I used the last onion 4 days ago, ate the last apple day before yesterday. We’d been out of bananas and garlic and salad fixings for a while. No fresh meat left in the fridge, we were reduced to eating packaged food out of the freezer last night.
Time to go to the grocery store.
Grocery shopping has never been my favorite thing to do, but on the list of household chores it used to be the least repugnant. Now it’s something out of a Twilight Zone episode.
Resenting having to be out so early, I turned into the store parking lot at 7:30 this morning, detailed list (organized into like store aisles for faster shopping), antiseptic wipes and mask piled next to me in the passenger seat.
Good. The parking lot was relatively empty.
I note two women going in, masks in place, hands covered in gloves, eyes covered in glasses. A man coming out is similarly dressed. I sigh and done my own attire.
Here’s something I’ve learned about myself: I feel claustrophobic wearing a nose and mouth mask. I start to breathe faster, my glasses fog up and then I feel like I can’t breathe. At home, practicing, I can only go a few minutes before I need to rip the mask off my face. Actually wearing one for an entire shopping expedition, especially since I’m trying to buy enough stuff for at least two weeks, will be an experiment.
I figure at worst I’ll run screaming out of the store, leaving my partially filled basket behind. I doubt I’d be the first.
The store wasn’t busy, everyone was going about their business, not looking at anyone else. I guess when you’re wearing a mask and glasses and gloves you’re somewhat anonymous. Apparently there’s no time for friendly when shopping these days. It’s all about survival now. In fact, as I looked down the aisles and noted that everyone there looked like a bank robber, I decided I didn’t feel very friendly either.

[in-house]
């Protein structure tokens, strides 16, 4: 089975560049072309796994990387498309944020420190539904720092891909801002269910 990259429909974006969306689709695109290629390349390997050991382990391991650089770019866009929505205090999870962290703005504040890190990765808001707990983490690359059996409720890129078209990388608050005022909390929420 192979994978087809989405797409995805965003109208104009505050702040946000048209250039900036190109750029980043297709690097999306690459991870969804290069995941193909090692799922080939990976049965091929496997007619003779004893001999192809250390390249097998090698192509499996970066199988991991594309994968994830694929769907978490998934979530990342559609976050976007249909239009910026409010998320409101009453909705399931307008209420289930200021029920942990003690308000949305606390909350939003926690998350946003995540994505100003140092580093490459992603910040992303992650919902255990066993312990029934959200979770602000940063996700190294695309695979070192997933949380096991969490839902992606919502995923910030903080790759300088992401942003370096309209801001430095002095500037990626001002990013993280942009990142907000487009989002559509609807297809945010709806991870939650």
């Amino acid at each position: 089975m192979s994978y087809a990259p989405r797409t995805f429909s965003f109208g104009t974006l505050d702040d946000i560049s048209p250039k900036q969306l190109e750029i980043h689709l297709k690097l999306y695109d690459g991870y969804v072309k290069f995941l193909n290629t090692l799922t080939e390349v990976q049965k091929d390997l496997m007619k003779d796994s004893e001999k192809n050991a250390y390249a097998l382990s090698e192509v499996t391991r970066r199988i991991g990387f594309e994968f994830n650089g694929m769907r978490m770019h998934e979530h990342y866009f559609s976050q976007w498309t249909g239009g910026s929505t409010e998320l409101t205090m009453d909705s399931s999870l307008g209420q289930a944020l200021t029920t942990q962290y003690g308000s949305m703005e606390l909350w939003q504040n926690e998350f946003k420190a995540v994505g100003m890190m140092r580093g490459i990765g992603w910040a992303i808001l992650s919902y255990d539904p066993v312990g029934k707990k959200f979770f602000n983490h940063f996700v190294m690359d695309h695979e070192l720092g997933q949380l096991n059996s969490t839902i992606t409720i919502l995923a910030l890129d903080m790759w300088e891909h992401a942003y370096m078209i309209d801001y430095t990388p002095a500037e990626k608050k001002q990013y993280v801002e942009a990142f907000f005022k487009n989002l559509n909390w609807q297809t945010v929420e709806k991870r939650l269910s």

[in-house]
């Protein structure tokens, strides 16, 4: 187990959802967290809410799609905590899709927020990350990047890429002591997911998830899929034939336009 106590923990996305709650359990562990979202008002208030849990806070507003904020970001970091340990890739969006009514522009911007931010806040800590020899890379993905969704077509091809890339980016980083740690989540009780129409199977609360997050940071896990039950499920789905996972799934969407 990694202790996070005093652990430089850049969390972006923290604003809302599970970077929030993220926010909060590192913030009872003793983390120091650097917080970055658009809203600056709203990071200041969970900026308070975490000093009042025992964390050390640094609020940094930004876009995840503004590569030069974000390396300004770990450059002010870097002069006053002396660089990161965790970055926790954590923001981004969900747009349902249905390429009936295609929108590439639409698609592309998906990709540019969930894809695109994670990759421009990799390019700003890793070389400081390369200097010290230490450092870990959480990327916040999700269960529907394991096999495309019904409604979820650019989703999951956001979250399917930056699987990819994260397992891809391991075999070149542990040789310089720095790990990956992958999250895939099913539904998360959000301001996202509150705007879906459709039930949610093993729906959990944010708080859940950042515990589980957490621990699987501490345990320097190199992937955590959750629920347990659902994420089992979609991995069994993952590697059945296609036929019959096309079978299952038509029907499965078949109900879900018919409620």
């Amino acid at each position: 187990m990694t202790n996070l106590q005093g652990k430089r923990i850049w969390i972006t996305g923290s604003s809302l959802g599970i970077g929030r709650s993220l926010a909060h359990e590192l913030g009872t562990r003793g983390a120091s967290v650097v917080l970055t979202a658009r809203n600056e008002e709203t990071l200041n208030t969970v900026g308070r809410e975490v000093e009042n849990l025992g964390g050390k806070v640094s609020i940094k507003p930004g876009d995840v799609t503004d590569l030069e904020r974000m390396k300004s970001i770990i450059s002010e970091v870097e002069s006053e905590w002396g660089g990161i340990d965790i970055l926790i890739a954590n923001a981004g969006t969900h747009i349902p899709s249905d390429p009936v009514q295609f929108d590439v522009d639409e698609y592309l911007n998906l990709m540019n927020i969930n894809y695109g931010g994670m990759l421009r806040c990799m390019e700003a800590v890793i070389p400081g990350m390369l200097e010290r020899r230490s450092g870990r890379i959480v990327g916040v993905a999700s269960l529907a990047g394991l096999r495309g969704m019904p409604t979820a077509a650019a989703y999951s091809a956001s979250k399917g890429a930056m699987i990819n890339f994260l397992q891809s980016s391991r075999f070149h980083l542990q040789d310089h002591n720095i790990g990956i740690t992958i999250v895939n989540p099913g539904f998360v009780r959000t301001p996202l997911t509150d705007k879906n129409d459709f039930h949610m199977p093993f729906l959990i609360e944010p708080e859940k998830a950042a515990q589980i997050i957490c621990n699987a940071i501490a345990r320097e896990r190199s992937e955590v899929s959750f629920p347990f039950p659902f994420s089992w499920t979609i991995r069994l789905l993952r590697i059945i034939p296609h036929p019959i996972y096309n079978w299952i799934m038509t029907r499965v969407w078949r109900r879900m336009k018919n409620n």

Fresh stuff is so welcome.
Shopping was a big adjustment for me. I hadn’t been out of the house in almost two weeks, except to walk the dog around the yard. To find myself in a store with a long and detailed list, surrounded by new signs including those designating one-way aisles was almost overwhelming.
I suddenly felt…well…elderly.
Wearing my glasses over the nose piece of the mask wasn’t comfortable, and they were no longer at the right distance from my eyes. Things were kind of blurry. Plus did I mention they fogged up if I breathed too fast? But not wearing them was worse because then everything was blurry, and I couldn’t even read my complicated list.
Time to just suck it up.
Grateful that I had segmented my list I moved as quickly as I could. I found most of what I needed, and I only had to circle around a few times when I encountered wrong way signs. Sometimes, to be honest, I ignored them.
There were fewer things out of stock than my last trip to the store, though there were still plenty of empty shelves. I didn’t go down the paper goods aisle, so I can’t tell you about the toilet paper inventory. I’ve heard there’s still a shortage.
In the end I forgot the eggplant (the produce was the most difficult for me because I was still adjusting to breathing and seeing at the same time), and I couldn’t find any baking soda or flour.
I’m chalking this trip up to a success.
Standing on the blue sign labeled “STAND HERE” at the checkout line I watched the man in front of me unload his overflowing cart. Mine looked the same, in fact it was so heavy it was hard to push. I looked like I was buying for a family of twelve.
A sea of groceries.
Two Hundred forty-eight dollars and eighteen cents later I escaped the store to the parking lot, ready to unload everything into the back of the car and get out of there. I took the mask off and breathed deep.
Everything is precious these days.
Twenty-eight degrees and sun felt wonderful.
I’ve never spent so much money at one time in the grocery store. Rarely in any other store for that matter! Lugging it into the kitchen was another adventure, but now it’s put away and I am safe, back in my cocoon of a home where I hope to stay for at least the next two weeks.
If this was a glimpse into our future I will be very sad. I hope someday to drop into the grocery store for a couple items like I once did. I look forward to smiling at other people, chatting over the produce, standing a bit to debate the merit of salmon over trout. I’d like the time to weigh the benefit of fresh versus frozen.
I dream of being able to go free-form and shop without a list.
But until then, I’ll shelter in place and reminisce about the good ole days when grocery shopping was just an inconvenience.
And when breathing was easier too.